REXBURG, Idaho – Each year 300,000 lives are affected by the fastest-spreading, vector-borne chronic illness, Lyme Disease. In 2014 Sadie Williams found herself counted as one of those 300,000. For most, living with this incurable disease would have them depressed and hopeless. Sadie however has been an inspiration to many as she says “I am not Lyme Disease, Lyme disease is not me, but I am who I am today because of Lyme disease.”

Sadie decided to serve a mission for the Church of Jesus Christ of Latter-day Saints in 2013 and received a call to serve in the South Carolina, Columbia mission. Six months after arriving in South Carolina she was bitten by a tick. She began to get very sick and would have mood swings. After a year of service Sadie was sent home to Mapleton, Utah to try figure out what was wrong. Lyme disease can mimic up to 300 different diseases and is easily misdiagnosed. One doctor diagnosed her with “bipolar disorder” but Sadie knew that was not the case. She said “I know who I am… I am not bipolar.” The Williams family had been struggling with Sadie’s different behavior since her return home. They knew their daughter as a sweet girl, but Sadie explained how she became different and rude when she got home.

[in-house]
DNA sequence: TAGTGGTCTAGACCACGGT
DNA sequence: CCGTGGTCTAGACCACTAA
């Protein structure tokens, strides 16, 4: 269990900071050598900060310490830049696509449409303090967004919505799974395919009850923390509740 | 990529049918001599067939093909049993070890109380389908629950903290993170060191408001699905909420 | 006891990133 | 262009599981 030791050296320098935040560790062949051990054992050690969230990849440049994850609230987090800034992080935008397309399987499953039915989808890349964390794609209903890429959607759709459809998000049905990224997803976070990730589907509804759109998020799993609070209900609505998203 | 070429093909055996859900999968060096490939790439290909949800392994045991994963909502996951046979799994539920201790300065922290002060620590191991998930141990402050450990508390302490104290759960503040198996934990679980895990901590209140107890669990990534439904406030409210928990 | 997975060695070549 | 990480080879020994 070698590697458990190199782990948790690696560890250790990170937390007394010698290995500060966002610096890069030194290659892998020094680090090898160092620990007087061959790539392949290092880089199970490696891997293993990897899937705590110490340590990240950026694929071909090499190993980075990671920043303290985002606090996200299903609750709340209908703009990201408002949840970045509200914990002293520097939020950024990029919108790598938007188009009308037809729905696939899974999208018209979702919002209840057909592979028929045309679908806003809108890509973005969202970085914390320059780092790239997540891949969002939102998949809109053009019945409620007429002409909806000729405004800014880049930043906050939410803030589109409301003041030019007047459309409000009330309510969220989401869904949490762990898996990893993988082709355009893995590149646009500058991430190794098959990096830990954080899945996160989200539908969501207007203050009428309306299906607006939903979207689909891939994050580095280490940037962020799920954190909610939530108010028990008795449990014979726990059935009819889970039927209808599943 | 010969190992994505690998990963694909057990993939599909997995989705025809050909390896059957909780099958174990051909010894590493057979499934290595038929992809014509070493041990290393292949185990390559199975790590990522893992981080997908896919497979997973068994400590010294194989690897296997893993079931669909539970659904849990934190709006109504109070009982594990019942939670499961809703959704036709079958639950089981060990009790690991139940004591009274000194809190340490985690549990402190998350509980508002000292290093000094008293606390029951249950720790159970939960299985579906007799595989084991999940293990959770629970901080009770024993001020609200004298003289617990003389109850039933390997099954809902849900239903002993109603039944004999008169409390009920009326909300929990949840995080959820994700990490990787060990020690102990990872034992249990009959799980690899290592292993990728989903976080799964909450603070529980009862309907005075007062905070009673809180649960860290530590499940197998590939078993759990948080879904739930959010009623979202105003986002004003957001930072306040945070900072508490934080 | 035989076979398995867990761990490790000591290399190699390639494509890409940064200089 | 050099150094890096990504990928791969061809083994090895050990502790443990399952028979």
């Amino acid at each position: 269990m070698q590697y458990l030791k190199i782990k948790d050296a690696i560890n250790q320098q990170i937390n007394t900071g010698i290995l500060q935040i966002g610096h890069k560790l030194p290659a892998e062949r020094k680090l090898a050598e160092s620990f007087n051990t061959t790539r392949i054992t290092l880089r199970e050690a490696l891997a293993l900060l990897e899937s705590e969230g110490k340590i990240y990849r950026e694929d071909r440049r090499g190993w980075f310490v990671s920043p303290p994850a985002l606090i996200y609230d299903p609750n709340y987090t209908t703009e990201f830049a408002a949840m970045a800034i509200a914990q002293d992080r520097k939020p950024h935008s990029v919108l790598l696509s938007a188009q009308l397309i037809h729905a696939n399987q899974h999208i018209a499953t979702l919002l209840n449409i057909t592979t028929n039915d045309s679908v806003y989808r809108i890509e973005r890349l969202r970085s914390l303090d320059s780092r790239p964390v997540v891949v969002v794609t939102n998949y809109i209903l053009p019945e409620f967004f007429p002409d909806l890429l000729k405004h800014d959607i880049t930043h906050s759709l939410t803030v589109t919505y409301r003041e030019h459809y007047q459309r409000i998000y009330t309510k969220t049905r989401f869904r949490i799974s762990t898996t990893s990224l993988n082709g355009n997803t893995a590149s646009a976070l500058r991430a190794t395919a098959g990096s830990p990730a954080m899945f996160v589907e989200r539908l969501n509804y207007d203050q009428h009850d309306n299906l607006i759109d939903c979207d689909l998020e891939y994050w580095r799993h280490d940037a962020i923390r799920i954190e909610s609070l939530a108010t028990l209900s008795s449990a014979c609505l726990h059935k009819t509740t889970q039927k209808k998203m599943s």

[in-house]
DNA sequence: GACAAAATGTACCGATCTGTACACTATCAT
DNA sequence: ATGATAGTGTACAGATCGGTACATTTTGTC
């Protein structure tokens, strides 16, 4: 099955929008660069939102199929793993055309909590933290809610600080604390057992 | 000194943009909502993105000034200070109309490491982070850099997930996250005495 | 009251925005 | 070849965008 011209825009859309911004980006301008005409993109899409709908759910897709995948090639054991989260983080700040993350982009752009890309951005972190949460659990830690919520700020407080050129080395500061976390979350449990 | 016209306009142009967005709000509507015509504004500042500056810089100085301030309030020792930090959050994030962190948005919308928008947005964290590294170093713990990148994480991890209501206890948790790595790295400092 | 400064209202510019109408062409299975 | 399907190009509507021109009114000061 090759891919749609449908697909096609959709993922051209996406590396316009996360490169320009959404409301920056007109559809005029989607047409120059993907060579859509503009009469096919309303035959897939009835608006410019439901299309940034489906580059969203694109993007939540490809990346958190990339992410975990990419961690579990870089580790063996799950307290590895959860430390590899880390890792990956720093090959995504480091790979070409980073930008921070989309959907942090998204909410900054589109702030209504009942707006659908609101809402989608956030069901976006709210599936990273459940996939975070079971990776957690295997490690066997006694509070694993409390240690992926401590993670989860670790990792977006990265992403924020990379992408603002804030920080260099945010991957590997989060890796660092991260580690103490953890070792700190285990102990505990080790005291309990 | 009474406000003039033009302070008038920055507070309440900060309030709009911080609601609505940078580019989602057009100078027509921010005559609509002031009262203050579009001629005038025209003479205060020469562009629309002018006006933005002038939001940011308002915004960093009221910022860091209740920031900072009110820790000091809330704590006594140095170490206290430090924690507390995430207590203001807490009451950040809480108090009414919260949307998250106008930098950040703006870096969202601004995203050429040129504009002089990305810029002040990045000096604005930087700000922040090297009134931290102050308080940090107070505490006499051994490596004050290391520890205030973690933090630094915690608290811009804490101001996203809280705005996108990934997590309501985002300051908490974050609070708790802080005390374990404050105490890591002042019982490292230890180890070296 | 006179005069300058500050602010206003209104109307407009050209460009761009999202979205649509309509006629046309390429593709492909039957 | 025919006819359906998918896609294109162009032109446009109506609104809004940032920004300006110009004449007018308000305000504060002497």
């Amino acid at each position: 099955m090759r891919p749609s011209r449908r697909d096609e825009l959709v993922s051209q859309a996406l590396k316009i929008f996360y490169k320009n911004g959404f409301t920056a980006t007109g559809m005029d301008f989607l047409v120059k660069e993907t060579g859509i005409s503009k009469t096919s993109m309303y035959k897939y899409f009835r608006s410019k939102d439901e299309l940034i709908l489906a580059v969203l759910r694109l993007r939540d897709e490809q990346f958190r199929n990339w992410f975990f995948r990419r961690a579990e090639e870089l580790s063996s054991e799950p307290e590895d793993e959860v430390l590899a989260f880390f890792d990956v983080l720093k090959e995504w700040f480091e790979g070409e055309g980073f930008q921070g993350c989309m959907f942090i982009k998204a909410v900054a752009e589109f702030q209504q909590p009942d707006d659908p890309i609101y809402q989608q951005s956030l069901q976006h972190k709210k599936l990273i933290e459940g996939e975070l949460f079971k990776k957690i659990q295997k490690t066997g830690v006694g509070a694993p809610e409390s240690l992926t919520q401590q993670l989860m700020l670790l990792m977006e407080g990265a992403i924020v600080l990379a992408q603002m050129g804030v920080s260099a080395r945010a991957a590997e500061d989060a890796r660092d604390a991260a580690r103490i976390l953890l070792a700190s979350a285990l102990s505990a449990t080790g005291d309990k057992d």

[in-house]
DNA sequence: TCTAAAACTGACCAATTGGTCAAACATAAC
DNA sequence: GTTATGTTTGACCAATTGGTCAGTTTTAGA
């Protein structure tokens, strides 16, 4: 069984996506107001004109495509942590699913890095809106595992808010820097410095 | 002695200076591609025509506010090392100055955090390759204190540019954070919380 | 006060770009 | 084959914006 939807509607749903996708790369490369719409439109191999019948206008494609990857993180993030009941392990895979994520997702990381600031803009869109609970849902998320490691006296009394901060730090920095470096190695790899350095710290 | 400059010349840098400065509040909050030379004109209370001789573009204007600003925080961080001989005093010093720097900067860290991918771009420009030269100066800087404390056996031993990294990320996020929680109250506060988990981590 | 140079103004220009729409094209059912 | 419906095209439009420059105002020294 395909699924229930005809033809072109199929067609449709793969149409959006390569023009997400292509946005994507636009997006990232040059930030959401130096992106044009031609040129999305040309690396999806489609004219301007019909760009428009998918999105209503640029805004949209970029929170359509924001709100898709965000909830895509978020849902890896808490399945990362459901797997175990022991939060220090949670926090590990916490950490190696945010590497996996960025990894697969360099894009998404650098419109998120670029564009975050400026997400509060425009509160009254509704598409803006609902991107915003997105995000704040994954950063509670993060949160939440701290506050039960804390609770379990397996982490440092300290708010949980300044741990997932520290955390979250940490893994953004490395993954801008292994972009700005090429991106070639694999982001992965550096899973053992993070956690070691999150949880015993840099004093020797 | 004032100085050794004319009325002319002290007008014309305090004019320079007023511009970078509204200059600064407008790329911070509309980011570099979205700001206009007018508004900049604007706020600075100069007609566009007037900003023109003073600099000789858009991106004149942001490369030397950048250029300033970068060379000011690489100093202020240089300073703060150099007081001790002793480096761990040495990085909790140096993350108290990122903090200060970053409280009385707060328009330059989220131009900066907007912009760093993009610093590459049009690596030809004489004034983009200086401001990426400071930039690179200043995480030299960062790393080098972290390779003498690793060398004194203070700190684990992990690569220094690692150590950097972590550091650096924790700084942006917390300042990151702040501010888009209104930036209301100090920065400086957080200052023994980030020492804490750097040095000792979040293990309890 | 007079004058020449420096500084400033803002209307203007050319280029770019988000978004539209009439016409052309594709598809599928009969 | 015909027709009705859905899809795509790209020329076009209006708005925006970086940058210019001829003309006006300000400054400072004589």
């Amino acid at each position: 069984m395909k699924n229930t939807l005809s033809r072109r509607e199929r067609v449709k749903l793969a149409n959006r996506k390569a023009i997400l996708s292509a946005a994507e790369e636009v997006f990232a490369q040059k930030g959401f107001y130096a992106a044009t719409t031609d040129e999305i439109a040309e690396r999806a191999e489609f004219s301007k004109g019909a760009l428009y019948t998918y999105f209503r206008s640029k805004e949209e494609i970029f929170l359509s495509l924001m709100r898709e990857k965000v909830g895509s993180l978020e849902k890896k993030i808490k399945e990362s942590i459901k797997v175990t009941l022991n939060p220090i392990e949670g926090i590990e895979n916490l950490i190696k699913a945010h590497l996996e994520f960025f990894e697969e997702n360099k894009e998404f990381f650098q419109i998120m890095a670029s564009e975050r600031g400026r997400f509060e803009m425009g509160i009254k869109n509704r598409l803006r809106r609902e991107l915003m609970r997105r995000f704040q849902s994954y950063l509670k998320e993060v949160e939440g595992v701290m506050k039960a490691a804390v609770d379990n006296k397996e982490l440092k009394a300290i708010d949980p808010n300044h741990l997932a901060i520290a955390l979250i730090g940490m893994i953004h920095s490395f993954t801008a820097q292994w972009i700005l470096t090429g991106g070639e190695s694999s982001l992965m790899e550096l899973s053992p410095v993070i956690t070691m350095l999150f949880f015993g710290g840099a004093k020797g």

Sadie said “It takes up to two years to diagnose Lyme, for me it took nine months, I was blessed.” After some time visiting various doctors, on September 4, 2014 Sadie was diagnosed with Lyme Disease.  After the Williams family found out, Sadie’s mom April said “I felt relief.” Sadie and her family were glad to discover what Sadie had been struggling with for the past nine months, but they were then thrown into a bigger world of doctor appointments, endless medicine, and self internet research in order to treat the disease. A year after Sadie was diagnosed with Lyme she had four shoe boxes full of empty prescription and supplement bottles, and a year after that she had doubled her medicine shoe boxes to eight. Sadie would take up to 50 different pills a day. She is currently doing a cleanse from all pills and is doing her best to eat healthy and exercise. While most people feel good after working out and have a “runner’s high,” Sadie says she just hurts after she works out. But the pain of working out is better than the pain she feels if she just sits. She explained that, “you’re not going to get rid of the pain--it will always be there.” Sadie related Lyme Disease to a toddler by saying, “Lyme is just like a crying three year old, you have to give it the attention it needs.”